pmaddoni_2020_esnes6 I go back to Esnes, I fill the water bottle at the fountain. I am about to leave, already satisfied that I have reached my symbolic goal, when I notice a car parked in front of the town hall, which was not there before. I do not know how; I win my shyness and take the initiative to enter the door. A small atrium, a bulletin board with notices about the prevention measures of the corona virus and the return to school. I climb wooden stairs, no one around and no voice. I see a room with the French flag, maybe that of the city council. On a door it says Secrétariat, I am about to knock when a woman suddenly opens the door and jumps backwards, frightened. When her breath comes back, I apologize and introduce myself. The lady immediately says to me, "Ah, of course the Service Civil International! Pierre Ceresole! Come on, I'll show you something.". She takes the mask and a large bunch of keys. "But, madam - I say uneasy - I would not disturb, I happened so suddenly, you are working...". “Well, I can do it, I'm the mayor!". So, I find out that she is Mrs. Véronique Adler, mayor of Esnes for a few years now. She takes me to the exhibition hall, a small room totally full of images and memories of the time of the First World War in Esnes. On a panel, a photo of Pierre Ceresole and other volunteers in front of the first wooden shelter built to allow people to return home in that winter of 1920. We have a nice conversation with the mayor, she knows the SCI experience in Esnes very well, even as it ended: "People weren't ready, yet. She would like to hold some commemorative events, either in November 2020, or next year. Someone from the international SCI has already looked for her. Then she opens for me also the small church, clean and full of paintings. Nowadays it is not used too often, there are not enough priests and yet Esnes–en-Argonne has today only 144 inhabitants, "But as many as 40 are children and adolescents", the mayor underlines proudly. Although very small, the village is alive, many people work in the area on farms or in Verdun, just about twenty kilometers away. The mayor gives me a pen and postcards of the village. I realize to be completely unprepared for that meeting, but in return I give her a blue vest, the one we had produced for the bike tour with the logo of the centennial SCI 2020.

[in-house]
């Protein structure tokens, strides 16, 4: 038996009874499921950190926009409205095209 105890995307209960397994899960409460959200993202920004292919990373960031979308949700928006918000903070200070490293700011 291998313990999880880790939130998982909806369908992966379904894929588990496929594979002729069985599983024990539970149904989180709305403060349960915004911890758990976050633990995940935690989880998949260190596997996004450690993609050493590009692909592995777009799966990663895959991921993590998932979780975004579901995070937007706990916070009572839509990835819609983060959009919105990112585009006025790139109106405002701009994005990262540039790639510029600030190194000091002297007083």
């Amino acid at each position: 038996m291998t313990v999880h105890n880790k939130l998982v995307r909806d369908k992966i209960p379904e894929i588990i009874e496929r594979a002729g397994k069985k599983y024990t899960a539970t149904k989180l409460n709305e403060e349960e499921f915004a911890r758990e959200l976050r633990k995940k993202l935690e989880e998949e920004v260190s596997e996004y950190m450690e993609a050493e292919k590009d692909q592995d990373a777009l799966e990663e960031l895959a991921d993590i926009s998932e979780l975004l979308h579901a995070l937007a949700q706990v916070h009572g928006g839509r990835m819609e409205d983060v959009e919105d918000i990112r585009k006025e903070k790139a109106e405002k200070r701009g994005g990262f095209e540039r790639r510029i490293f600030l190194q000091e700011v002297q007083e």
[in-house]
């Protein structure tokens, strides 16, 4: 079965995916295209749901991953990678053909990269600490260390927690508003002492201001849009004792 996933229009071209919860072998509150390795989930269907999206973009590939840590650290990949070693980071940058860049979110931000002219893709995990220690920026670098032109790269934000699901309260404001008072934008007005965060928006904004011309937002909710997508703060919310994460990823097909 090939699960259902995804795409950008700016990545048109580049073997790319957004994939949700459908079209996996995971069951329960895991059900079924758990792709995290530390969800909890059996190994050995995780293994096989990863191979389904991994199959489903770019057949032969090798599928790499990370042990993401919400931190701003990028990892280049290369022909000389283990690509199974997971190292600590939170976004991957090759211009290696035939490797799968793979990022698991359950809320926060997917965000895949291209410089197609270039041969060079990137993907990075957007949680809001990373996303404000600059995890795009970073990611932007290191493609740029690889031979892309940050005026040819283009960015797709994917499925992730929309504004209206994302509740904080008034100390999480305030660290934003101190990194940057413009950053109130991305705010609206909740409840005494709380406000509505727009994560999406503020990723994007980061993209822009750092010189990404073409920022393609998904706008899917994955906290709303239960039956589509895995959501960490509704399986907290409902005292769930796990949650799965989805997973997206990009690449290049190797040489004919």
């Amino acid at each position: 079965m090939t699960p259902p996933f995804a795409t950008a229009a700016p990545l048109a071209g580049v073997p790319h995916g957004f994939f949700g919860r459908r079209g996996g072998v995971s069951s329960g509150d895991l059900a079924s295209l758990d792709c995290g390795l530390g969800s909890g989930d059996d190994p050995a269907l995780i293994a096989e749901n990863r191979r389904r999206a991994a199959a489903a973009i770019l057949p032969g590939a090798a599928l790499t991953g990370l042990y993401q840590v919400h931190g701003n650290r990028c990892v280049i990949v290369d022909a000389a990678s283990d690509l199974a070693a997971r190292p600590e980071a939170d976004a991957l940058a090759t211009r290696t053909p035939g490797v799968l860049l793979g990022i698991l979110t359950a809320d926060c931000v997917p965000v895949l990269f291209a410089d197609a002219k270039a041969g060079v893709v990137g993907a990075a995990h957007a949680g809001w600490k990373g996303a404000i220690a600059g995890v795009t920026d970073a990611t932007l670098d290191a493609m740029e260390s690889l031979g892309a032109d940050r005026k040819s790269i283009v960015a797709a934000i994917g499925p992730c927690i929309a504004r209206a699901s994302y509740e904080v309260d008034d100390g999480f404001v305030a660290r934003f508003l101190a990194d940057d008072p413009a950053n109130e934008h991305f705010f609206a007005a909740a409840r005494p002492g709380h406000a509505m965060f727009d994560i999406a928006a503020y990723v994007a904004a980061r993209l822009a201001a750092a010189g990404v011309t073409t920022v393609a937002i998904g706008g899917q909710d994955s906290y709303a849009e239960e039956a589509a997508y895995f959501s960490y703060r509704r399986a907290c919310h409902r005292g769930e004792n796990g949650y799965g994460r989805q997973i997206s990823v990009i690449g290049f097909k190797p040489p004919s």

I spent the next day visiting the immense area of the Verdun battlefield: an estimated figure of three hundred thousand soldiers - boyh sides - died in 300 days and nights of cannons exchanges in 1916, humble human flesh to counter the shooting of howitzers. A large forest grows today on the area where, still for centuries, it will be impossible to build houses or cultivate food. Several destroyed villages have never been rebuilt, their name remains only on plaques on the roads. I am pleased to think that perhaps Esnes would have been among them, without the courageous choice of Pierre Ceresole and SCI people.